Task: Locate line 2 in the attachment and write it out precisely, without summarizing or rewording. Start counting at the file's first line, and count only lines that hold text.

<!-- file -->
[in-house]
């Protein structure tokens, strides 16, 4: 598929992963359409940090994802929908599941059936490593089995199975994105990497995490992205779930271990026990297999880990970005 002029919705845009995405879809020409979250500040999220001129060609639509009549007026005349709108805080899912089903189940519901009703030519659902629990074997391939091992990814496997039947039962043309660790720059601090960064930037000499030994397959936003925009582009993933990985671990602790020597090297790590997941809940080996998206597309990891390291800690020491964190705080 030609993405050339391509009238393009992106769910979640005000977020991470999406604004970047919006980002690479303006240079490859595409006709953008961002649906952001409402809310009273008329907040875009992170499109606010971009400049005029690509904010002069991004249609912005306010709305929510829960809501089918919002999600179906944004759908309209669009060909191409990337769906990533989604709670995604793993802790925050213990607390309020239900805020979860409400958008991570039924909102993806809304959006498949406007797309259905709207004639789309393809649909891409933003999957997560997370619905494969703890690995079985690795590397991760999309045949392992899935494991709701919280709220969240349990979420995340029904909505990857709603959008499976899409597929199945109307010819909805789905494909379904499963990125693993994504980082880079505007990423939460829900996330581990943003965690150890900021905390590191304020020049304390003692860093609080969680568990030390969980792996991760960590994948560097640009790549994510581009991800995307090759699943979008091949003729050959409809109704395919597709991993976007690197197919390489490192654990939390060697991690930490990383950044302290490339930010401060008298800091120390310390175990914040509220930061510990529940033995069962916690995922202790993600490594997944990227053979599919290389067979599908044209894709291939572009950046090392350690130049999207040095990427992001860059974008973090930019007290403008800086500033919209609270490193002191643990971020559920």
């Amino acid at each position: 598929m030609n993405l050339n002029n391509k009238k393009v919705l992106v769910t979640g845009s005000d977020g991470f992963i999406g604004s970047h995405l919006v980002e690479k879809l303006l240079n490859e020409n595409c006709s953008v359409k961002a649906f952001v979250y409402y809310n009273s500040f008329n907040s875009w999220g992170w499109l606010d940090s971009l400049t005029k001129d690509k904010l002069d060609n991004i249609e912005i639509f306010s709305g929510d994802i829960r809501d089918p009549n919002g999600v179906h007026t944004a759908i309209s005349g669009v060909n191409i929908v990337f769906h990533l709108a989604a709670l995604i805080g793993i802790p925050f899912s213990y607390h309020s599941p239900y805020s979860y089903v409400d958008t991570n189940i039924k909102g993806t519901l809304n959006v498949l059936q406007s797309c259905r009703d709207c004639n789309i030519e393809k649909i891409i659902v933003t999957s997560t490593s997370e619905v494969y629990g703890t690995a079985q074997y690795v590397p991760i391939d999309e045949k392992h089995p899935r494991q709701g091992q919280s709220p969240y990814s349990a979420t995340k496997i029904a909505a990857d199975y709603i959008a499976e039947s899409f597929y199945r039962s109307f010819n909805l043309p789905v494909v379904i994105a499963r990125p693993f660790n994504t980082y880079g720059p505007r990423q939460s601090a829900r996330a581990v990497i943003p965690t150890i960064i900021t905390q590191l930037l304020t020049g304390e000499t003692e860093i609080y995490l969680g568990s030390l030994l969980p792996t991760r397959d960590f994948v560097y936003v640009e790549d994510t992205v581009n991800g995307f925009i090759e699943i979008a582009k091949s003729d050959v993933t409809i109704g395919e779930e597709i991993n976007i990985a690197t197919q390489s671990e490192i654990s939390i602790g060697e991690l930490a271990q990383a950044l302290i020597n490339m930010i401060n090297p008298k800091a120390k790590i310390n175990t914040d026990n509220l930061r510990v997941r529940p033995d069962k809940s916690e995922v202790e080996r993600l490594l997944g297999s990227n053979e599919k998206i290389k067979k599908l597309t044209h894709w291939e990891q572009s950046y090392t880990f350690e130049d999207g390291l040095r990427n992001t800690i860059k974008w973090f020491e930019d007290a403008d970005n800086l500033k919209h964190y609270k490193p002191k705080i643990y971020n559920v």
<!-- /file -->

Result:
């Protein structure tokens, strides 16, 4: 598929992963359409940090994802929908599941059936490593089995199975994105990497995490992205779930271990026990297999880990970005 002029919705845009995405879809020409979250500040999220001129060609639509009549007026005349709108805080899912089903189940519901009703030519659902629990074997391939091992990814496997039947039962043309660790720059601090960064930037000499030994397959936003925009582009993933990985671990602790020597090297790590997941809940080996998206597309990891390291800690020491964190705080 030609993405050339391509009238393009992106769910979640005000977020991470999406604004970047919006980002690479303006240079490859595409006709953008961002649906952001409402809310009273008329907040875009992170499109606010971009400049005029690509904010002069991004249609912005306010709305929510829960809501089918919002999600179906944004759908309209669009060909191409990337769906990533989604709670995604793993802790925050213990607390309020239900805020979860409400958008991570039924909102993806809304959006498949406007797309259905709207004639789309393809649909891409933003999957997560997370619905494969703890690995079985690795590397991760999309045949392992899935494991709701919280709220969240349990979420995340029904909505990857709603959008499976899409597929199945109307010819909805789905494909379904499963990125693993994504980082880079505007990423939460829900996330581990943003965690150890900021905390590191304020020049304390003692860093609080969680568990030390969980792996991760960590994948560097640009790549994510581009991800995307090759699943979008091949003729050959409809109704395919597709991993976007690197197919390489490192654990939390060697991690930490990383950044302290490339930010401060008298800091120390310390175990914040509220930061510990529940033995069962916690995922202790993600490594997944990227053979599919290389067979599908044209894709291939572009950046090392350690130049999207040095990427992001860059974008973090930019007290403008800086500033919209609270490193002191643990971020559920």